The Race for the Vaccine.
The drug industry is working overtime to try to compress the usual timeframe for creating a vaccine (which is often 10-15 years), to just one year. The World Health Organization (WHO) reported that there are 70 candidate vaccines being worked on. Currently three are in the lead. The furthest along is an experimental vaccine from the Hong Kong-listed CanSino Biologics Inc., in cooperation with the Beijing Institute of Biotechnology. It's currently in phase 2 trials. U.S. drugmakers Moderna and Inovio Pharmaceuticals are next, and being tested in humans. Moderna has never before put out a product, but received regulatory approval to skip the typical required animal trials (which normally takes years). Inovio began human trials this week. Meanwhile, an Oxford team is trying to shave time off the usual process with an unorthodox (and potentially very expensive) strategy. They have just started phase 1 trials, but are already ramping up manufacturing production as if they've passed. There's no guarantee the drug will work. And if it does, it may still hit other roadblocks along the way. So this is a high risk strategy. But if they succeed, then, in the best case scenario, a vaccine could be ready as soon as September.
"Mankind's Best friend" May Also Help Save Us from the Virus
Most diseases actually have very distinctive smells. And while humans usually can't tell the difference, some dogs (like Labradors and Spaniels) are experts at sniffing them out. Today they are routinely trained to detect malaria, Parkinson's disease, and cancer in humans. The London School of Hygiene and Tropical Medicine believes it's very likely that Covid 19 also has a distinct smell. So they are crowdfunding a project to train dogs to detect it. If successful, a dog is capable of screening thousands of people a day. So they could become key tools in a post-lock-down world: sniffing out asymptomatic carriers in hospitals, healthcare homes, airports and train stations. The School believes they will know fairly soon and if successful will be rolling it out in Britain by the summer. Presumably, other countries would follow. Next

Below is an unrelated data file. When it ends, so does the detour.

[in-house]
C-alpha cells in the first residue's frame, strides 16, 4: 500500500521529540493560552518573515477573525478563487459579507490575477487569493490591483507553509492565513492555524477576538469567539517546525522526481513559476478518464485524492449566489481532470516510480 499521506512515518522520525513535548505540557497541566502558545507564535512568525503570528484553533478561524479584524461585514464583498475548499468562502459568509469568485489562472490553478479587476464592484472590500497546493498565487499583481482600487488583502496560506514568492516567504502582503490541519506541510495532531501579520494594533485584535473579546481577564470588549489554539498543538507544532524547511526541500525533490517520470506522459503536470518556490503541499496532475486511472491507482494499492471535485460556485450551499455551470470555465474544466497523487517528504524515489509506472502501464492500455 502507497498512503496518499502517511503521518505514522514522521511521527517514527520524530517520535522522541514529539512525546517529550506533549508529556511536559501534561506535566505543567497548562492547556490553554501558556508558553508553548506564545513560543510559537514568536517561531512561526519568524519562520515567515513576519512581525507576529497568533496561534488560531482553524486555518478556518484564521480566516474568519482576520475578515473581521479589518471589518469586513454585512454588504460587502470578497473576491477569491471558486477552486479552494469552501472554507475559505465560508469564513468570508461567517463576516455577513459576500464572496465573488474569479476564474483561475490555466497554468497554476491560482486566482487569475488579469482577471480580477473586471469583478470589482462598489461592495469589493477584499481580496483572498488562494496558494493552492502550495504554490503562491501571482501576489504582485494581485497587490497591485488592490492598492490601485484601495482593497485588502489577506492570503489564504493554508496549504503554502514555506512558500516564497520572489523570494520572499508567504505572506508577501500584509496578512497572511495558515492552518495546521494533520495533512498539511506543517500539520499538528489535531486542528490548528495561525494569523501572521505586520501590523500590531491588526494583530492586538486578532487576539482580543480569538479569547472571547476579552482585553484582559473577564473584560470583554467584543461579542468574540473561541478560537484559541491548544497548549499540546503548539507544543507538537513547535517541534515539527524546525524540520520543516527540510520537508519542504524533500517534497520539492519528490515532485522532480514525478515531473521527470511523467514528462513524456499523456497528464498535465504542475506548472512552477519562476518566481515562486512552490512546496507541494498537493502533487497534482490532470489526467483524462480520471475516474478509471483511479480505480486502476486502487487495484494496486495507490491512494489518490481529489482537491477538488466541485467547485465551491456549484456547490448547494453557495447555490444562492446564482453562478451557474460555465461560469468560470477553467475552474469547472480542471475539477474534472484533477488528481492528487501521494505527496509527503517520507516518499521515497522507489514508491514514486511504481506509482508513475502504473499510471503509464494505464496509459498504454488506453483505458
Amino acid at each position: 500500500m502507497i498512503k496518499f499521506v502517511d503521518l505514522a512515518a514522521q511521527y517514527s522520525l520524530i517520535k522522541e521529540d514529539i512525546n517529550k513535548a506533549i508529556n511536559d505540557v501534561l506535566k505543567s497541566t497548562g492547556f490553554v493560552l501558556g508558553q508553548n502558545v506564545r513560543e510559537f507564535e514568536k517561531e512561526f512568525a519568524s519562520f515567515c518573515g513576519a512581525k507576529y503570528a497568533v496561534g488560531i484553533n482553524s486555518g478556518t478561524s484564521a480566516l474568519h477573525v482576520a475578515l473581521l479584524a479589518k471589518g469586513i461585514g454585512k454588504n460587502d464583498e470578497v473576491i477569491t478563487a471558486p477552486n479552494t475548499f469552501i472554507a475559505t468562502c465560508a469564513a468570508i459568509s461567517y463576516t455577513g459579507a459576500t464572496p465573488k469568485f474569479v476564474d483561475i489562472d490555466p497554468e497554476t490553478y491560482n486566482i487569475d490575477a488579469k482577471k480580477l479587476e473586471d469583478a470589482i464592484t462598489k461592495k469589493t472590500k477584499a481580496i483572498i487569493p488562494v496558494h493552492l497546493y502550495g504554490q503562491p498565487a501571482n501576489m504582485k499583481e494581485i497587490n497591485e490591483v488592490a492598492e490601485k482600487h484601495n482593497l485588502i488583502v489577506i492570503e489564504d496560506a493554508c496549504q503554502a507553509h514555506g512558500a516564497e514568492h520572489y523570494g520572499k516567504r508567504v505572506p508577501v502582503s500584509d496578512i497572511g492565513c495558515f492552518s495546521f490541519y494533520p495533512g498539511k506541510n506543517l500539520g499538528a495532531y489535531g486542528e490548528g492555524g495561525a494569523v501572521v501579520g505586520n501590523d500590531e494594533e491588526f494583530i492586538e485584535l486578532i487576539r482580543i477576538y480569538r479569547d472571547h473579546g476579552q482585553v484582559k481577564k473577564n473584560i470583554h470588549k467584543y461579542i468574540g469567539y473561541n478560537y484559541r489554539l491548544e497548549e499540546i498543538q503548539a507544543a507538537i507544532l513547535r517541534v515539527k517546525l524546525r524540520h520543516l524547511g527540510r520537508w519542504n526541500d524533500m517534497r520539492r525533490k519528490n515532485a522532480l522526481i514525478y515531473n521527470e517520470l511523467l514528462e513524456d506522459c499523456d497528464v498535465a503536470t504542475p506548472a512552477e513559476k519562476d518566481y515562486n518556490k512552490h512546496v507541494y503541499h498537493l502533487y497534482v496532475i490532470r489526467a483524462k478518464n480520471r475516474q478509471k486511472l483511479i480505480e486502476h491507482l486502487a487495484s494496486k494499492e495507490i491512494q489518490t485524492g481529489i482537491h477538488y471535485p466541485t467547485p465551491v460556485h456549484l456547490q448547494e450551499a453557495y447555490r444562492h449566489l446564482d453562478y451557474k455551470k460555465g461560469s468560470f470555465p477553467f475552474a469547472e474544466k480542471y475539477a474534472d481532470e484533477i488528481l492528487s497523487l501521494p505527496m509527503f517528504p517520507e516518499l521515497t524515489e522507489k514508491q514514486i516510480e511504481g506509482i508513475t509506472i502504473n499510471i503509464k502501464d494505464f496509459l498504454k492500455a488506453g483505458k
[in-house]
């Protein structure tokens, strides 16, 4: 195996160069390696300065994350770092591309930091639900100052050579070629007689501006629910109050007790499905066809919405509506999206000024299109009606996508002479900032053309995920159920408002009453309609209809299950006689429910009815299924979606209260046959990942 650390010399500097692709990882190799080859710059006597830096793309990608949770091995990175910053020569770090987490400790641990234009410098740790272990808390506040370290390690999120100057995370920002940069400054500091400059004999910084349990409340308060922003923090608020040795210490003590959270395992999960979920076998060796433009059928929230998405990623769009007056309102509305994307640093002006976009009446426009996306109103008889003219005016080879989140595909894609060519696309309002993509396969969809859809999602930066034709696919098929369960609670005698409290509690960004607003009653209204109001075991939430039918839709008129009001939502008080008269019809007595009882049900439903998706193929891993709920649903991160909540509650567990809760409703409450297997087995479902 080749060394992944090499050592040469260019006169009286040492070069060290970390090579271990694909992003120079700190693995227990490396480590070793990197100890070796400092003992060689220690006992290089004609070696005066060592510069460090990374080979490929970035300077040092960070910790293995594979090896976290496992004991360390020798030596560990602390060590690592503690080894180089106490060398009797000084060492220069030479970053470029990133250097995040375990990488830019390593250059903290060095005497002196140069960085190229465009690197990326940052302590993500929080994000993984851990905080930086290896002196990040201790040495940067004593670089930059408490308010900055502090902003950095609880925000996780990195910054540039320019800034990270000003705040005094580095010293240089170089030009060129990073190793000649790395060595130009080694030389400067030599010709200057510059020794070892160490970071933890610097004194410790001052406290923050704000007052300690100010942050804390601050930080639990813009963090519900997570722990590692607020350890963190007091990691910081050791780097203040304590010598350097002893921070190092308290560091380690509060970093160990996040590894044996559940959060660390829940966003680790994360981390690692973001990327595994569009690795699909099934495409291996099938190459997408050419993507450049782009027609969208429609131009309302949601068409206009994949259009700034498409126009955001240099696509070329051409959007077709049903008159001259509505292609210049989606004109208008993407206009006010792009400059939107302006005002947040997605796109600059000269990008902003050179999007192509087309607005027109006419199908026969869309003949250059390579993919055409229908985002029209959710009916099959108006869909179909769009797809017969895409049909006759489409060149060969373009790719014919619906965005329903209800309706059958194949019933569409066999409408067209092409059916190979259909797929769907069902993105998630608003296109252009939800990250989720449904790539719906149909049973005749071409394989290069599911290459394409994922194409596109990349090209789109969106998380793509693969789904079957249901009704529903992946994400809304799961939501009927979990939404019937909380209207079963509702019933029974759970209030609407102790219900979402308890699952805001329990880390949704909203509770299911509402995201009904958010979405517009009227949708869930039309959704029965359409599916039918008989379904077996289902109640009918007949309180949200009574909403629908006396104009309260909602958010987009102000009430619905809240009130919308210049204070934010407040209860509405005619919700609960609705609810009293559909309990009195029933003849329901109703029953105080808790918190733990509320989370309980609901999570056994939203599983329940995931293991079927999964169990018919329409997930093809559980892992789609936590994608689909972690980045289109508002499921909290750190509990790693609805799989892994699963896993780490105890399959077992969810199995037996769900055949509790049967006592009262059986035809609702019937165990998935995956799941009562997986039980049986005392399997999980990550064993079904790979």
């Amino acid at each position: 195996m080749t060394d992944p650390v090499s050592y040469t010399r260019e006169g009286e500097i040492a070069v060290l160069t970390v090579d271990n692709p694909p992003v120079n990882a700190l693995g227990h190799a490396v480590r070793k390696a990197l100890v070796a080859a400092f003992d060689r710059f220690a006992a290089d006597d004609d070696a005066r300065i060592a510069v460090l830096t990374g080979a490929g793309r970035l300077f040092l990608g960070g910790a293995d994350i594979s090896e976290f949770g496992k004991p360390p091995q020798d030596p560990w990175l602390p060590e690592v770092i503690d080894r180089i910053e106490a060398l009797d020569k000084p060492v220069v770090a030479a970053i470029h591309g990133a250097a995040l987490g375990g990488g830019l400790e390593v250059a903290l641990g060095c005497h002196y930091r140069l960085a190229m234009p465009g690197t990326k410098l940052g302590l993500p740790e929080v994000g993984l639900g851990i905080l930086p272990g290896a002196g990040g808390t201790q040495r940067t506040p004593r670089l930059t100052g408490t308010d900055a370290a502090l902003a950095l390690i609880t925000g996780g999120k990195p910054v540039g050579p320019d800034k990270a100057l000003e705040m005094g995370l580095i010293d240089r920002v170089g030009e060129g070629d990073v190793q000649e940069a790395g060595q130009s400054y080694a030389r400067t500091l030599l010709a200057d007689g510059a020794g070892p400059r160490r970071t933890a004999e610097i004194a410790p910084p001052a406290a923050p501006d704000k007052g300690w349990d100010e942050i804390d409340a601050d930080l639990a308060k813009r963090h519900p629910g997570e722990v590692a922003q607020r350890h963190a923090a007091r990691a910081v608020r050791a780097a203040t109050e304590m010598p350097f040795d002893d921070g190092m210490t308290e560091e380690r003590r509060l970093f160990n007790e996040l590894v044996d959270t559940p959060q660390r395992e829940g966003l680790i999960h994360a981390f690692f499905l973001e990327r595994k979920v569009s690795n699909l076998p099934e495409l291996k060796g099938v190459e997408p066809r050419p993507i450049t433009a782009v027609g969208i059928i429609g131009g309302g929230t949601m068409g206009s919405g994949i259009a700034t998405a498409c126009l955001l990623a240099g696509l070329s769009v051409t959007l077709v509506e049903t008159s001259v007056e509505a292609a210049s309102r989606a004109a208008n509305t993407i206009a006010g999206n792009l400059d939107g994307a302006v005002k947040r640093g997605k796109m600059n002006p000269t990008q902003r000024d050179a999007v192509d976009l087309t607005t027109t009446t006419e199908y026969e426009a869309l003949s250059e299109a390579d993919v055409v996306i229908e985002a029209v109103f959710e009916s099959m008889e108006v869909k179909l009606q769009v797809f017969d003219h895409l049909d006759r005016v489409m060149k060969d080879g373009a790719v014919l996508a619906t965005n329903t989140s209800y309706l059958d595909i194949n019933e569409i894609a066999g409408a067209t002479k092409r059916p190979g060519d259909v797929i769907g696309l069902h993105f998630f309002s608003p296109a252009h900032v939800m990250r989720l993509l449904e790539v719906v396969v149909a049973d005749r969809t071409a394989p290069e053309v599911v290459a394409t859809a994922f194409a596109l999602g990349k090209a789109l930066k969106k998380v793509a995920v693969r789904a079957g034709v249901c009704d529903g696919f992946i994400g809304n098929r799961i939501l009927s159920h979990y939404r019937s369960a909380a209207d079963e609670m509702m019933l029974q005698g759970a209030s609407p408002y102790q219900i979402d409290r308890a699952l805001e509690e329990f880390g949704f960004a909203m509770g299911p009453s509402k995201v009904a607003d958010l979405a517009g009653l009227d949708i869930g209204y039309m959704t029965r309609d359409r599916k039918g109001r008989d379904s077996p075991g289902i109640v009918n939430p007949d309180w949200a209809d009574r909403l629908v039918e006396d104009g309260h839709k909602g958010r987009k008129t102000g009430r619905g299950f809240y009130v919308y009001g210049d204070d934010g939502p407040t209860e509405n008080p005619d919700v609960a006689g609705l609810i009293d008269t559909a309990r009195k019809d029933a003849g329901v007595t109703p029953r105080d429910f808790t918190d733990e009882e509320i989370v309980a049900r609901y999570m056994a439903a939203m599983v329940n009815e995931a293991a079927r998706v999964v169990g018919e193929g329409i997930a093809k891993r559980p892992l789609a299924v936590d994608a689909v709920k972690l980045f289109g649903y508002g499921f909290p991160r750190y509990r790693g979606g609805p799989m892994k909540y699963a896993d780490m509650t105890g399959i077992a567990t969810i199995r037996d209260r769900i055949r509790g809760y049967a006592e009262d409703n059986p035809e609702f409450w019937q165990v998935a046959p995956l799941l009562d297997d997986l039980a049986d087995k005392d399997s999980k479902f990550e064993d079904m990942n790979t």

Part 9: April 26th: Bruised US Finally Peaks and Experiences "The End of the Beginning";The World Eyes the Lockdown Exit Door; The Herd Is the Word?; Another Week, Another Disastrous Unemployment Report; Oil Wipesout Even Further and Futures Plunge Below $0/Barrel ;Small Business Emergency Loan Program Gets More Cash But Still Probably Not Enough; Covid 19 May Not Really Be A Respiratory Disease; A Stunning 88% of Covid-19 Ventilator Patients Die;60% of Covid-19 Positive Sailors on US Theodore Roosevelt Had No Symptoms. Somehow The Navy Was Still Surprised; Covid-19 Antibody Treatments Might be Viable as Early as Fall; The Promise of Far UVC Light Click here for Part 9: April 26th